Low water level strip on cliff at Lake Mead. View from Hoover Dam at Nevada and Arizona border, USA
By Brandon Loomis | Arizona Republic
A newly released state report on groundwater supplies under the desert west of Phoenix signals difficulty ahead for developers wishing to build hundreds of thousands of homes there.
It also signals the start of an effort by Arizona’s new governor to shore up groundwater management statewide.
Gov. Katie Hobbs released the modeling report Monday afternoon, and it shows that plans to add homes for more than 800,000 people west of the White Tank Mountains will require other water sources if they are to go forward.
The Arizona Department of Water Resources had developed the model showing inadequate water for much of the development envisioned as far-west suburbs, but had not released it during then-Gov. Doug Ducey’s term. Hobbs mentioned it during her State of the State address, along with other initiatives, including a new council dedicated to updating the state’s 1980 groundwater protection act for a new era of scarcity.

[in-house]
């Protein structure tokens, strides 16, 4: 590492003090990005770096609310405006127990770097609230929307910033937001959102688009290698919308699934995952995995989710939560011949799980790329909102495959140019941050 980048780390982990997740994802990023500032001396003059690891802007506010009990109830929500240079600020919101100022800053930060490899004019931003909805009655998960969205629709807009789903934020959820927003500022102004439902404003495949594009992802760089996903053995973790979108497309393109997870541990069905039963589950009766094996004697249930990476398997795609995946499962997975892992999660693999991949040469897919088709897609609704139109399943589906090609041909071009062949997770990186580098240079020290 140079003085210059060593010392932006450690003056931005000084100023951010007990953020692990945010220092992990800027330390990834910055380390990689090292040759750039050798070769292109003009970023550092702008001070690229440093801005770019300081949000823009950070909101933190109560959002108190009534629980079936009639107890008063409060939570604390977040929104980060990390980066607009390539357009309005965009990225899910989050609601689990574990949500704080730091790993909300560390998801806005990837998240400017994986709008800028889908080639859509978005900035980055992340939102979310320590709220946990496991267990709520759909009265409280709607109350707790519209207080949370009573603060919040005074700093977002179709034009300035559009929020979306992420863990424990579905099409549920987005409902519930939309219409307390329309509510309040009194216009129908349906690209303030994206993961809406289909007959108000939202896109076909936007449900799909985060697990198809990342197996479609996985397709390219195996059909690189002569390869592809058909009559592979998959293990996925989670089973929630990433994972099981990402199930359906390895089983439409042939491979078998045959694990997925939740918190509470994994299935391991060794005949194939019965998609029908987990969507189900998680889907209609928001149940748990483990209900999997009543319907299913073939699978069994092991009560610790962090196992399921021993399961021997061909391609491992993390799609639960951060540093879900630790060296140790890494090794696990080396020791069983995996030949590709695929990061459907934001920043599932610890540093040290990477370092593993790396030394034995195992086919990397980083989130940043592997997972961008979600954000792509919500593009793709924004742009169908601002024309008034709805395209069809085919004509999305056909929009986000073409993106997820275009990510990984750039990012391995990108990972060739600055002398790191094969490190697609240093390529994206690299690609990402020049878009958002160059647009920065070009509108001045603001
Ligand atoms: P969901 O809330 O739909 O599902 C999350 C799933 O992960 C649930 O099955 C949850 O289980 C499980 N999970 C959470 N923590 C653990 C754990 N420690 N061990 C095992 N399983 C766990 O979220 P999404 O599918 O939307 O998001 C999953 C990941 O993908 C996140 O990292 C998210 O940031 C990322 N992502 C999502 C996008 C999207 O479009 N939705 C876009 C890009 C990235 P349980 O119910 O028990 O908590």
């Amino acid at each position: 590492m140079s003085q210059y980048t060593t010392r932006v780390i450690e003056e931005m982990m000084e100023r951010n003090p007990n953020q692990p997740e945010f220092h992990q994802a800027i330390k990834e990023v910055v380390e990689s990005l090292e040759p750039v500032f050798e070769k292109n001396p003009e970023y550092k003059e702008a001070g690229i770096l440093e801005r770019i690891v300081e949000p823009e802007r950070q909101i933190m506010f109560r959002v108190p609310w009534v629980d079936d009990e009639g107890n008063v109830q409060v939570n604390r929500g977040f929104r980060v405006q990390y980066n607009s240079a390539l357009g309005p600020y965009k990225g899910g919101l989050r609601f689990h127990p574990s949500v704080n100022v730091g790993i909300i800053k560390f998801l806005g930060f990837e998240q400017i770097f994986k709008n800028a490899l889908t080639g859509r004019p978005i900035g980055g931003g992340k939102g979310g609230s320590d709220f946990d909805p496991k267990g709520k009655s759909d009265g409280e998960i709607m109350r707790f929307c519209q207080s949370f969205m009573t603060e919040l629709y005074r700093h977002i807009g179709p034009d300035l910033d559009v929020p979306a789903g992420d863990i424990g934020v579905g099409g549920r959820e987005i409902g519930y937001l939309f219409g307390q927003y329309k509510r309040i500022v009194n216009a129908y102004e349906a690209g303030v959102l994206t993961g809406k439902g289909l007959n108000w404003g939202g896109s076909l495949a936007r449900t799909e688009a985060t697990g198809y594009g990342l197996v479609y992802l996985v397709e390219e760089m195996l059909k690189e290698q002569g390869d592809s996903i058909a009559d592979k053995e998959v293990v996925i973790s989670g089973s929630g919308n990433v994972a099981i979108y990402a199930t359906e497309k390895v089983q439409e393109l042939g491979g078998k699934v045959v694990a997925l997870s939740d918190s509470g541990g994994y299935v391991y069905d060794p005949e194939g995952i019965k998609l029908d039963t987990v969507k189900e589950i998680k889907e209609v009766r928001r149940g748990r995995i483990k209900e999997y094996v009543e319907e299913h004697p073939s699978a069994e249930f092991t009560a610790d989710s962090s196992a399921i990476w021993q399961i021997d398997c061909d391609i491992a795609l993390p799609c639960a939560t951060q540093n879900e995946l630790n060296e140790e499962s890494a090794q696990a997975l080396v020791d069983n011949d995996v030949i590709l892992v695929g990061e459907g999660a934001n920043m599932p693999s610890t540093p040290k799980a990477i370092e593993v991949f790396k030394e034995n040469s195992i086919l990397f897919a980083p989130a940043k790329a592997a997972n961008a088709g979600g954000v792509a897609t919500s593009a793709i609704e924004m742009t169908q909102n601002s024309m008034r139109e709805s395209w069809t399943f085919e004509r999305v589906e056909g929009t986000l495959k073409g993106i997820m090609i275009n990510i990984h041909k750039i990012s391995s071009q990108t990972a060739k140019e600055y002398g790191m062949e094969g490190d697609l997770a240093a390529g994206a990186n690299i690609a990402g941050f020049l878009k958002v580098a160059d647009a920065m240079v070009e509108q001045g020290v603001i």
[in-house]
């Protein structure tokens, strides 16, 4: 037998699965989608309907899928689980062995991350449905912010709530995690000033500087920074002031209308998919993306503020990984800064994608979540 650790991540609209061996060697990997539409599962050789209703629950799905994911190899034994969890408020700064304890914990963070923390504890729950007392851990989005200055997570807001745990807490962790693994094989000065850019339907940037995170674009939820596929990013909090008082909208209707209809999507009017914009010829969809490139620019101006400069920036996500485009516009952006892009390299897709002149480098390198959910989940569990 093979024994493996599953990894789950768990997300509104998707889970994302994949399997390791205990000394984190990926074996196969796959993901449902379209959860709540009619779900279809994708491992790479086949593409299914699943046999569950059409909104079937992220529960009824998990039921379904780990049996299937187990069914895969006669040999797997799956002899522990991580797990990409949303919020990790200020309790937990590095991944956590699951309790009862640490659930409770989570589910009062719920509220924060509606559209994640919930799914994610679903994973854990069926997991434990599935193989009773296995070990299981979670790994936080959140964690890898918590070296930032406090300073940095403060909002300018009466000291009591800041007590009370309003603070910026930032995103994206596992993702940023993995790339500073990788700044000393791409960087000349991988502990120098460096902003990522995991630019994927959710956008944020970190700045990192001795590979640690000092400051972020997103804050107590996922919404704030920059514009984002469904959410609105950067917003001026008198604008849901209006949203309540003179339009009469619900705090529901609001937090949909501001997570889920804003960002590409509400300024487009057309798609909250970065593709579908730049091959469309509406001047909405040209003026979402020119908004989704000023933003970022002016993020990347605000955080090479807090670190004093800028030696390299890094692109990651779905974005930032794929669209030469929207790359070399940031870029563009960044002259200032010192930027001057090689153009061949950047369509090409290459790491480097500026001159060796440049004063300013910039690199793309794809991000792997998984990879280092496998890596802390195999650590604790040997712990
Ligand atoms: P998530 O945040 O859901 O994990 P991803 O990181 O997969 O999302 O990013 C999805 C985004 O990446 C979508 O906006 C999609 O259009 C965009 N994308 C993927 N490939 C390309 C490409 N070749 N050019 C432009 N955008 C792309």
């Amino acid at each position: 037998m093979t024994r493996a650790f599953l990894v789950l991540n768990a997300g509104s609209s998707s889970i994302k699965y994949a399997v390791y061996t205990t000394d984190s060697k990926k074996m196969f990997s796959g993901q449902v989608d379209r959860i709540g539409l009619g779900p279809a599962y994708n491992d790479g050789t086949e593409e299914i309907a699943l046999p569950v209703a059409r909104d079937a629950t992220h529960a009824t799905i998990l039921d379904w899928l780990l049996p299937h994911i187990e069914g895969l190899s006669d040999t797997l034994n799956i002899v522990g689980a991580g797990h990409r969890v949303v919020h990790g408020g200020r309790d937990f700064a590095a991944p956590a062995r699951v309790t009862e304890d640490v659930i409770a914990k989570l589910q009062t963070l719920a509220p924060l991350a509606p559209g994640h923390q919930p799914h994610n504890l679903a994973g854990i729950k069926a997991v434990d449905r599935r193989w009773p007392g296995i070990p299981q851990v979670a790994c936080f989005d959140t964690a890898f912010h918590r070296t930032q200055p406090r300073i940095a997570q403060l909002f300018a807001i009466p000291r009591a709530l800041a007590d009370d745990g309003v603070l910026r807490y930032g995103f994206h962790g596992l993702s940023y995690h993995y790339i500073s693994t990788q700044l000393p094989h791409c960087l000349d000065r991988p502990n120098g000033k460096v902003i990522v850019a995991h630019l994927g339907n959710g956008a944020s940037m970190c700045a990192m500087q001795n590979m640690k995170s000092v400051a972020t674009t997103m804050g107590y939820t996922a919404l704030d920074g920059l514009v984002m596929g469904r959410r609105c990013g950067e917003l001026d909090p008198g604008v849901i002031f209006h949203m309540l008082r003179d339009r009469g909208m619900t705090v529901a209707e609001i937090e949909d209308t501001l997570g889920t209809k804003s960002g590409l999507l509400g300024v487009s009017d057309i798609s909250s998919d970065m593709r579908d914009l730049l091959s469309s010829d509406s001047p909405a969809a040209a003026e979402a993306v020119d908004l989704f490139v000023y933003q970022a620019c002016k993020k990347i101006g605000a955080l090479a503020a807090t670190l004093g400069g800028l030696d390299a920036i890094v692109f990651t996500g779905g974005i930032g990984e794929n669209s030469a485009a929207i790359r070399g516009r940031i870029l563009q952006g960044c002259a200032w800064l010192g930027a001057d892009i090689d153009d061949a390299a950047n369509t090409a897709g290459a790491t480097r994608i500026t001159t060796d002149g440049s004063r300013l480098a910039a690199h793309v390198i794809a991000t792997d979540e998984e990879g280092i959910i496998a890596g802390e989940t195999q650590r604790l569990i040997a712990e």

Hobbs also announced a new Governor’s Office of Resiliency, coordinating agencies, tribal governments and experts in finding land, water and energy solutions for the state.
“Some years ago, a similar water report caused Pinal County landowners to come together to work on solutions with ADWR, outside consulting engineers, and the State Legislature. This has allowed some Pinal landowners to move forward with their development plans. This same sort of effort will now need to be organized with West Valley landowners to review all possible solutions and decide what is best. Certainly bringing the new water supply from the future desal will be the ultimate solution.”